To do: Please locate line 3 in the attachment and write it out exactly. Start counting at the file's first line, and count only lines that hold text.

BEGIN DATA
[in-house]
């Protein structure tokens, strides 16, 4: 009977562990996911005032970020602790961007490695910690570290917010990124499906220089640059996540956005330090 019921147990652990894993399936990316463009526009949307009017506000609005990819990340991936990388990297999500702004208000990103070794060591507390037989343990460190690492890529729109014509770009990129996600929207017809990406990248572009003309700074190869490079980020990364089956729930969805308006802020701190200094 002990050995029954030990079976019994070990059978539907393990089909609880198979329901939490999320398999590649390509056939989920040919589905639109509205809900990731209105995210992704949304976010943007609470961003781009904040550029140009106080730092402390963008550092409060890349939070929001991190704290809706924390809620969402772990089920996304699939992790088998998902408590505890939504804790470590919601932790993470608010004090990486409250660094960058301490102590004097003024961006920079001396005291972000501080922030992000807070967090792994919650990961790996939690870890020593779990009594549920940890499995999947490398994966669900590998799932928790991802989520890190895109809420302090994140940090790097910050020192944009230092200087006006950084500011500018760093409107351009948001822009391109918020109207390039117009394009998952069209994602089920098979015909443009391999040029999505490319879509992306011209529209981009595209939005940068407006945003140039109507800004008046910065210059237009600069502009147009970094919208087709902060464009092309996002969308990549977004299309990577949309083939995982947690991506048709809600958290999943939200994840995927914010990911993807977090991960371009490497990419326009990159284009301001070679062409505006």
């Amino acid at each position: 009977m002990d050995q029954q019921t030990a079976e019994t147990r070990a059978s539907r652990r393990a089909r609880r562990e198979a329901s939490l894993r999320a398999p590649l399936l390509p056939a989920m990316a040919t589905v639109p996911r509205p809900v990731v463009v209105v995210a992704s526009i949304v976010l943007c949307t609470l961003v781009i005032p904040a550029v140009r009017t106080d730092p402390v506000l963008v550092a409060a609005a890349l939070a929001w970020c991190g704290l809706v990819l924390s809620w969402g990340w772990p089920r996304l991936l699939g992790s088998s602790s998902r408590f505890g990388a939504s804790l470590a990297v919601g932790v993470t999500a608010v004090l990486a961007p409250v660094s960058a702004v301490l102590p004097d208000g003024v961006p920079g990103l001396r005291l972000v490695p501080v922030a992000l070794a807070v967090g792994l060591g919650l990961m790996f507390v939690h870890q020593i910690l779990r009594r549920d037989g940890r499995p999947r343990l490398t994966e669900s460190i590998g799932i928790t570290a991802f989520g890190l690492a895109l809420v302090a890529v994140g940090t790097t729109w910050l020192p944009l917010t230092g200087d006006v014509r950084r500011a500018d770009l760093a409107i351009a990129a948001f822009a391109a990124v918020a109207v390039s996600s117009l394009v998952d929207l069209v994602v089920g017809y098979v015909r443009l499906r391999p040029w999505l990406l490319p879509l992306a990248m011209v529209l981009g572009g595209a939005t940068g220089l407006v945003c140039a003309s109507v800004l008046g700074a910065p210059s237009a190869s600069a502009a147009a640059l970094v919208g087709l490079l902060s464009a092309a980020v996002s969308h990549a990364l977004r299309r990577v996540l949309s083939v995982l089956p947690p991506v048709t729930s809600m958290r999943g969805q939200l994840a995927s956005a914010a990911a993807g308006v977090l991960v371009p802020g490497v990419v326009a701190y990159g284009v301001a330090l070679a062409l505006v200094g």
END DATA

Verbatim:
């Amino acid at each position: 009977m002990d050995q029954q019921t030990a079976e019994t147990r070990a059978s539907r652990r393990a089909r609880r562990e198979a329901s939490l894993r999320a398999p590649l399936l390509p056939a989920m990316a040919t589905v639109p996911r509205p809900v990731v463009v209105v995210a992704s526009i949304v976010l943007c949307t609470l961003v781009i005032p904040a550029v140009r009017t106080d730092p402390v506000l963008v550092a409060a609005a890349l939070a929001w970020c991190g704290l809706v990819l924390s809620w969402g990340w772990p089920r996304l991936l699939g992790s088998s602790s998902r408590f505890g990388a939504s804790l470590a990297v919601g932790v993470t999500a608010v004090l990486a961007p409250v660094s960058a702004v301490l102590p004097d208000g003024v961006p920079g990103l001396r005291l972000v490695p501080v922030a992000l070794a807070v967090g792994l060591g919650l990961m790996f507390v939690h870890q020593i910690l779990r009594r549920d037989g940890r499995p999947r343990l490398t994966e669900s460190i590998g799932i928790t570290a991802f989520g890190l690492a895109l809420v302090a890529v994140g940090t790097t729109w910050l020192p944009l917010t230092g200087d006006v014509r950084r500011a500018d770009l760093a409107i351009a990129a948001f822009a391109a990124v918020a109207v390039s996600s117009l394009v998952d929207l069209v994602v089920g017809y098979v015909r443009l499906r391999p040029w999505l990406l490319p879509l992306a990248m011209v529209l981009g572009g595209a939005t940068g220089l407006v945003c140039a003309s109507v800004l008046g700074a910065p210059s237009a190869s600069a502009a147009a640059l970094v919208g087709l490079l902060s464009a092309a980020v996002s969308h990549a990364l977004r299309r990577v996540l949309s083939v995982l089956p947690p991506v048709t729930s809600m958290r999943g969805q939200l994840a995927s956005a914010a990911a993807g308006v977090l991960v371009p802020g490497v990419v326009a701190y990159g284009v301001a330090l070679a062409l505006v200094g």